The cost per bay can vary by up to 30% depending on the number of rooms, the size of F&B and public areas, the shape of the land, the local by-laws, and soil conditions.

Then, one might wonder, why are so many hotels planned and designed on the simplistic and false principle of a cost per key or construction cost per room, which has not been under-written by anyone or confirmed by any technical feasibility study? If the hotel operator is on board early enough, its technical services team will surely draw the owner’s attention to the risk of over-building—however, the operator’s attention is on GOP whilst the owner’s incentive is ROE. A fancy specialty restaurant may marginally improve GOP and the hotel brand, but damage ROE.

Green-field versus brown-field hotel development

Planning and designing the right hotel is difficult enough for a green-field development but it becomes particularly complex for a brown-field or a conversion project. Estimating the construction cost to complete a partly-built hotel or the cost of works associated with the Property Improvement Plan (PIP) of a running property requires a thorough technical due diligence. It is a complex balancing act of the building’s technical limitations and the new owner’s business objectives.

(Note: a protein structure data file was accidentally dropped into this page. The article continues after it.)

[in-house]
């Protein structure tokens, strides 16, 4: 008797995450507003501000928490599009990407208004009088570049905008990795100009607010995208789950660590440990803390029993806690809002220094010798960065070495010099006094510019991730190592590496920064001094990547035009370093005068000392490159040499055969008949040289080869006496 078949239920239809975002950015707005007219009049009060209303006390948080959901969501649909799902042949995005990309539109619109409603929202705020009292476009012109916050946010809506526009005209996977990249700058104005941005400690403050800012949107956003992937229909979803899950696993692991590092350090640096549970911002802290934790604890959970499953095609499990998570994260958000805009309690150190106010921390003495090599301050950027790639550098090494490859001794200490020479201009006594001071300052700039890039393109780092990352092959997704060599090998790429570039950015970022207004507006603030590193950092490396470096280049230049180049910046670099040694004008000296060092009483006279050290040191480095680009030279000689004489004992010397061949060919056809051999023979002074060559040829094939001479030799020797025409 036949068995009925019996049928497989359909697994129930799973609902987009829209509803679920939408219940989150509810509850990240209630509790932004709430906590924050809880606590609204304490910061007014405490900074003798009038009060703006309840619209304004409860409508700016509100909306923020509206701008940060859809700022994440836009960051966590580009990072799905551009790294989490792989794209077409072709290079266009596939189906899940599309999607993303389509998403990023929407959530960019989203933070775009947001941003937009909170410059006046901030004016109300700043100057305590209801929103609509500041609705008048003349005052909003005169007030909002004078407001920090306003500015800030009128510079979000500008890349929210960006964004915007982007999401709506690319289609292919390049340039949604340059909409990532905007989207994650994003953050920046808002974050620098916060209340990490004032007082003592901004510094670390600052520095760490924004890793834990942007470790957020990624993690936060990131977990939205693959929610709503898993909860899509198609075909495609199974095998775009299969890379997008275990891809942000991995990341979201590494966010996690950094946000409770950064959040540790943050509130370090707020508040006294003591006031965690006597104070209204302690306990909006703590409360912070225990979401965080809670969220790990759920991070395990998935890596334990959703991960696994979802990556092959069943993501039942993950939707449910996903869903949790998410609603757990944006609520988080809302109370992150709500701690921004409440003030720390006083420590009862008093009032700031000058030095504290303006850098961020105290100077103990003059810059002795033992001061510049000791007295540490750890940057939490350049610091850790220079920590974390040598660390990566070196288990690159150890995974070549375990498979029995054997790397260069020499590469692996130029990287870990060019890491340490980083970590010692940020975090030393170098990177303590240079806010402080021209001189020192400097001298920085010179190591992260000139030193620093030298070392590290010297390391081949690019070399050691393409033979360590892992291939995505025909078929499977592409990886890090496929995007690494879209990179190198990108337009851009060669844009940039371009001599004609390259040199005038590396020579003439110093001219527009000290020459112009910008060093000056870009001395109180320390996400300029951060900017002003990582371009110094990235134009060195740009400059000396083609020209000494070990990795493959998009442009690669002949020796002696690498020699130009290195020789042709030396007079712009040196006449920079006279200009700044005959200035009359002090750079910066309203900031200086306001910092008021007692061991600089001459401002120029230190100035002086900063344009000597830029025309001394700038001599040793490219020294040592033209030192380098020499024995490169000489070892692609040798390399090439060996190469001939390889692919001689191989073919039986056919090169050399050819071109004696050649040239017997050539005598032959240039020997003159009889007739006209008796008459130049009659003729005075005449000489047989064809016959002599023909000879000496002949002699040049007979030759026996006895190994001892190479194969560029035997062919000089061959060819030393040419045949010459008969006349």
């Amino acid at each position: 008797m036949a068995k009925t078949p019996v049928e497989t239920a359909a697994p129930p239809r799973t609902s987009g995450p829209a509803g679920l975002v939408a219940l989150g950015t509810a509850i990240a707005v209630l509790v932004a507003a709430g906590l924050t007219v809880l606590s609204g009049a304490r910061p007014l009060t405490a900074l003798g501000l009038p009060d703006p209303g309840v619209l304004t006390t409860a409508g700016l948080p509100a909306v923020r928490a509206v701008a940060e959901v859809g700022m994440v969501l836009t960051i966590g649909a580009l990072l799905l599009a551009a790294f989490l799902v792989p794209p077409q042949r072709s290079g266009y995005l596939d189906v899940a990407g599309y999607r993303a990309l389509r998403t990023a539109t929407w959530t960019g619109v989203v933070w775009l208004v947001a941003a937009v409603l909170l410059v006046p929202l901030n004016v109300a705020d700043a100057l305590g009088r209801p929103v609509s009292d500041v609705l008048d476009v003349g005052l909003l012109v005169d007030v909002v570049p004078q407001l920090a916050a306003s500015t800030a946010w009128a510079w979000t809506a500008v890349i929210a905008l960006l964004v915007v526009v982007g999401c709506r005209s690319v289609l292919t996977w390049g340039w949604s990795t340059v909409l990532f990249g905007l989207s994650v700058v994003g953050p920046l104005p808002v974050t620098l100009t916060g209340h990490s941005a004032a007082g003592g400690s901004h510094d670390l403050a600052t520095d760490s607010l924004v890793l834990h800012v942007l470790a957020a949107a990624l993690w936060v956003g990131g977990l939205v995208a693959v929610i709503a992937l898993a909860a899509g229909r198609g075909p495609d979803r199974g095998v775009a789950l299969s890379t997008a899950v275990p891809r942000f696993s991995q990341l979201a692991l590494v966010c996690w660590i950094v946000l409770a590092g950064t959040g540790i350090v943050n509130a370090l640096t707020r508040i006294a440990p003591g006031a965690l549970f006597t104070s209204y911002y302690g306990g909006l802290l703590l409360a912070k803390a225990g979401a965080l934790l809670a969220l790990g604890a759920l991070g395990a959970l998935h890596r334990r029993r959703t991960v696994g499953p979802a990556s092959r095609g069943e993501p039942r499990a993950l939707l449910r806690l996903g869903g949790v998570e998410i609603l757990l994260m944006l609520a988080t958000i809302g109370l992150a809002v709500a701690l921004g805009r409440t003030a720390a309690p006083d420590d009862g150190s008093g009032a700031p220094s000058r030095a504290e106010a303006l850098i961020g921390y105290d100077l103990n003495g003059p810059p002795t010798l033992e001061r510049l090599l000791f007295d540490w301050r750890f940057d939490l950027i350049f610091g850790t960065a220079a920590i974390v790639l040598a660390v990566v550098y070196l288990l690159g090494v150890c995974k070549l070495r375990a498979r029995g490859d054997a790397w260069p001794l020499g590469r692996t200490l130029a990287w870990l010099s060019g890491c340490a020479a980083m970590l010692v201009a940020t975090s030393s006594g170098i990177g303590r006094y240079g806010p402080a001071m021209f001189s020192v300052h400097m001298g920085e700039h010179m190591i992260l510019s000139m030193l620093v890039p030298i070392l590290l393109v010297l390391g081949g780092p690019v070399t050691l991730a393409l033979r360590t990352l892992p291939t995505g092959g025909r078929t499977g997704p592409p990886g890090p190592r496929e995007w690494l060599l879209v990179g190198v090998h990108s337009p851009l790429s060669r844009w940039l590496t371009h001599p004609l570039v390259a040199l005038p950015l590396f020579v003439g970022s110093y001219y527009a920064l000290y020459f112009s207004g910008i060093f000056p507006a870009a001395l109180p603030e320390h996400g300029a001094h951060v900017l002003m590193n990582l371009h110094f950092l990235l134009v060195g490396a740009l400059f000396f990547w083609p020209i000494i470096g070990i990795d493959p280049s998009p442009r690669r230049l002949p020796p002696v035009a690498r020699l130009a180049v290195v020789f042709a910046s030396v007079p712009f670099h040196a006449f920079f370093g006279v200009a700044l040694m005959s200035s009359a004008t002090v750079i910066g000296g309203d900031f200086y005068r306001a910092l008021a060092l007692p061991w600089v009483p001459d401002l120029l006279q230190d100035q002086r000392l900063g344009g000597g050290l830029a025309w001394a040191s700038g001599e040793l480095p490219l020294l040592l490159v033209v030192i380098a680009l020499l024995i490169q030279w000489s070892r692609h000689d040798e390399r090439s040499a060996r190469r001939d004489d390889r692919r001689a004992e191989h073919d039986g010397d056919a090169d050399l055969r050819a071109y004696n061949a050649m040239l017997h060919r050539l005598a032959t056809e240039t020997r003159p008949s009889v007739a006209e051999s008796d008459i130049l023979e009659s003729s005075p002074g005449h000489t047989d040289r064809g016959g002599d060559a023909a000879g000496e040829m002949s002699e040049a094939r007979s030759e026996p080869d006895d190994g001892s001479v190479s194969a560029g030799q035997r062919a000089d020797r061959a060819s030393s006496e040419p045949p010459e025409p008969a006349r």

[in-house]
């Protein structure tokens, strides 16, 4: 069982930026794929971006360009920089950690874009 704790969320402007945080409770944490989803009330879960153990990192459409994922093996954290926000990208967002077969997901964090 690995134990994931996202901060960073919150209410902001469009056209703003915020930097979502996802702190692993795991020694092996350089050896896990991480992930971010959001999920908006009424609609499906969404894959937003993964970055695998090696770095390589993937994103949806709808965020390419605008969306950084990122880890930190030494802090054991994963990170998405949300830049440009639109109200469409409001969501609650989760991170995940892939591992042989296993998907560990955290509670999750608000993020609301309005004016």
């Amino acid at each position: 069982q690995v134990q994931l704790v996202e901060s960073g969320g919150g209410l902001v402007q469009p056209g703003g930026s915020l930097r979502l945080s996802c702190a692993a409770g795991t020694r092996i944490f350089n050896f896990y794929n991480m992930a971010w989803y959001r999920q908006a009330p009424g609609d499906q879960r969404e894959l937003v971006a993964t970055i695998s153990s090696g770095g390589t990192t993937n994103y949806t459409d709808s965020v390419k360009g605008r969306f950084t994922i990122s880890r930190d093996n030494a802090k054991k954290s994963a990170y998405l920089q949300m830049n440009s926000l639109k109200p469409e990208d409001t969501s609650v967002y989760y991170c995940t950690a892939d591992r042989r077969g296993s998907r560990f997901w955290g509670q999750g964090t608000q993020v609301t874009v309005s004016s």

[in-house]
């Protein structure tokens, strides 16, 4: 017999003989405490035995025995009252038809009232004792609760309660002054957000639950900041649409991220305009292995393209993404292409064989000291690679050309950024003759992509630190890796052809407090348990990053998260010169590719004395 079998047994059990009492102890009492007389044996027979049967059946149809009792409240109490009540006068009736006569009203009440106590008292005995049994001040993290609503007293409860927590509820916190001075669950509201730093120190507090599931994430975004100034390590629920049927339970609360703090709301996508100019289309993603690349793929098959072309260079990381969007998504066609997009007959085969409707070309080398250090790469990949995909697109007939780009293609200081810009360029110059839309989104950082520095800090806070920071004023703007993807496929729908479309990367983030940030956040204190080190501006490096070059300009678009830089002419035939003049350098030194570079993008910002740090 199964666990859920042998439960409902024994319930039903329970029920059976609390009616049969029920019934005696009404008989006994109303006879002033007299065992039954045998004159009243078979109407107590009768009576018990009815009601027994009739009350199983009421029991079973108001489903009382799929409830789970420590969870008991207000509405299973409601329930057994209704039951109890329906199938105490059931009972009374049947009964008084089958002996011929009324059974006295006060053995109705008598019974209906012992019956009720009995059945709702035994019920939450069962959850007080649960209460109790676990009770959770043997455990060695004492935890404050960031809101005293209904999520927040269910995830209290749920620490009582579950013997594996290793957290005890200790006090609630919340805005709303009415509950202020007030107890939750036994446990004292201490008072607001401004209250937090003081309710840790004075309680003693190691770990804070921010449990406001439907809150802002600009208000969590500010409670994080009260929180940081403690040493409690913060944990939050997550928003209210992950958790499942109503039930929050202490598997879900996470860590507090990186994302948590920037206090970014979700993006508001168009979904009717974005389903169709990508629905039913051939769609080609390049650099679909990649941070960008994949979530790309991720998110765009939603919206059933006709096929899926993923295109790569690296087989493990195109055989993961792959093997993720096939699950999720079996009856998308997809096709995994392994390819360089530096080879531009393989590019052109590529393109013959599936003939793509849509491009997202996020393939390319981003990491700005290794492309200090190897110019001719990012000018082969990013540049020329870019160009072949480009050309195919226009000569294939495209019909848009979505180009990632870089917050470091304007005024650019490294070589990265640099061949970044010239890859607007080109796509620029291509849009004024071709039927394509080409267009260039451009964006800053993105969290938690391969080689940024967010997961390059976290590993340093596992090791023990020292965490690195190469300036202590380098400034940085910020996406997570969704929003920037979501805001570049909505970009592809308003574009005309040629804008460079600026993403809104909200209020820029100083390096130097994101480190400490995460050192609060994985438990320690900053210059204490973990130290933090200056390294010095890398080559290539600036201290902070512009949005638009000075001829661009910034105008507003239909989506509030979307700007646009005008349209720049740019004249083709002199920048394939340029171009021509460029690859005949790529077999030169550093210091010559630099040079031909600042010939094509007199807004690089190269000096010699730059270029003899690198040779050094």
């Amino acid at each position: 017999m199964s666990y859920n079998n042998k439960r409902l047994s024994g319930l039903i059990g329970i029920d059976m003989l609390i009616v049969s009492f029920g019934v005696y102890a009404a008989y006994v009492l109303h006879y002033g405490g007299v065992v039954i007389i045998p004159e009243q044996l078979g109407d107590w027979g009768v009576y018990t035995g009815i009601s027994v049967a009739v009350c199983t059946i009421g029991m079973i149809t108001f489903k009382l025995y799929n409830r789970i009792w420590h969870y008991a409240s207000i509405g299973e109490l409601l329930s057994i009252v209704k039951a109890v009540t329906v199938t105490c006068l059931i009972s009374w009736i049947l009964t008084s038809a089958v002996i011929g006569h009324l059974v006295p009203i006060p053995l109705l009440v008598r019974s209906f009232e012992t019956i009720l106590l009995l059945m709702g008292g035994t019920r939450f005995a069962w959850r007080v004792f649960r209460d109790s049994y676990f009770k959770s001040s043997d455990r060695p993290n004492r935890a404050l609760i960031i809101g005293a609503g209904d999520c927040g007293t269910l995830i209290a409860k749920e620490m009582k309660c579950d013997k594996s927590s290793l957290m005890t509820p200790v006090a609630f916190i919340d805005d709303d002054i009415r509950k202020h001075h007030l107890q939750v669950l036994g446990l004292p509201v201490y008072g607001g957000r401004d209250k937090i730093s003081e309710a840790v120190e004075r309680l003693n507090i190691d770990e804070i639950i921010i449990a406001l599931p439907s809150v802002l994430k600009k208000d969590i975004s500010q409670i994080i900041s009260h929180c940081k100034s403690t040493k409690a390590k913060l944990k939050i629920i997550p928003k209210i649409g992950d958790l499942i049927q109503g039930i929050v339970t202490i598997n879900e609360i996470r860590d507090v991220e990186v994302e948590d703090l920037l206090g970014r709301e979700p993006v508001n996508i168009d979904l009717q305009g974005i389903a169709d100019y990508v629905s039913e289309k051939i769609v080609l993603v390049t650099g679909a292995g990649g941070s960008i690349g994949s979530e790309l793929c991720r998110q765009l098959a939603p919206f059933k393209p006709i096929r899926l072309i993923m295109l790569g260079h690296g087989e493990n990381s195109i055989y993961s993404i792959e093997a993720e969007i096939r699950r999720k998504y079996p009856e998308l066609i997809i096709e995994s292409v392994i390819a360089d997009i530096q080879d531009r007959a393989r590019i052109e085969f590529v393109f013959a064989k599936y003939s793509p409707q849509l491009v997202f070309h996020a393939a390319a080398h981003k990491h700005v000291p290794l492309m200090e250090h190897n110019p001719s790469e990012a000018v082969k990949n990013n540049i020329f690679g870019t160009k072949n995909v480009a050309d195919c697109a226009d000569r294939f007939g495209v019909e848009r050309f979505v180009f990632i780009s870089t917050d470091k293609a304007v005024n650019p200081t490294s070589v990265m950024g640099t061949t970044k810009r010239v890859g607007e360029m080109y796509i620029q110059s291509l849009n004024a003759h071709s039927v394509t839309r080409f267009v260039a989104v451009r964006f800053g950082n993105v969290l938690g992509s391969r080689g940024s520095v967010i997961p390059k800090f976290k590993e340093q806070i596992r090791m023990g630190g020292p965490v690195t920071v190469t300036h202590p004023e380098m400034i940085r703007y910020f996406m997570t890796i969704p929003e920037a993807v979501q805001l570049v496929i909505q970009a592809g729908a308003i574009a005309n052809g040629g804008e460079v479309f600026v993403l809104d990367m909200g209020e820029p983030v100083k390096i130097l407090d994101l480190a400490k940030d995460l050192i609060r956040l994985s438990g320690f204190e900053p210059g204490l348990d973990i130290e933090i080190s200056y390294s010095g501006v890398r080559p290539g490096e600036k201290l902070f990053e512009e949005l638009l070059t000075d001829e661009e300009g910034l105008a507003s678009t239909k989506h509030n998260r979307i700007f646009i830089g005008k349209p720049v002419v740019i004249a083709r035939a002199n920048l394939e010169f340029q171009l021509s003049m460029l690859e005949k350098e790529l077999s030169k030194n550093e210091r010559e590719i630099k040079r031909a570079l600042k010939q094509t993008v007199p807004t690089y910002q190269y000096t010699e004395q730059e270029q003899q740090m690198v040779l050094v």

Case Study

One and a half years into planning a hotel project, our client came to us with approved hotel building plans and designs. The hotel operator had just come on board and given its mandated checklist of minimum requirements for its mid-market hotel brand. A renowned architect was on the team and the project was primed to go into design development. We were brought in as project advisors and our findings were as below:

  • A gross area per room of 134 sq. m. while mid-market hotels are in the range of 65-75 sq. m. per room;
  • 46% of non-revenue generating areas in the approved plans and designs;
  • Estimated cost per bay of INR 1.1 Cr. whereas a typical mid-market hotel should be around INR 0.60 Cr. per bay;
  • Several functional issues, that include restaurant layout in relation to number of rooms and expected house count, lack of elevators near key outlets, inadequate storage space, and guest and service crossings.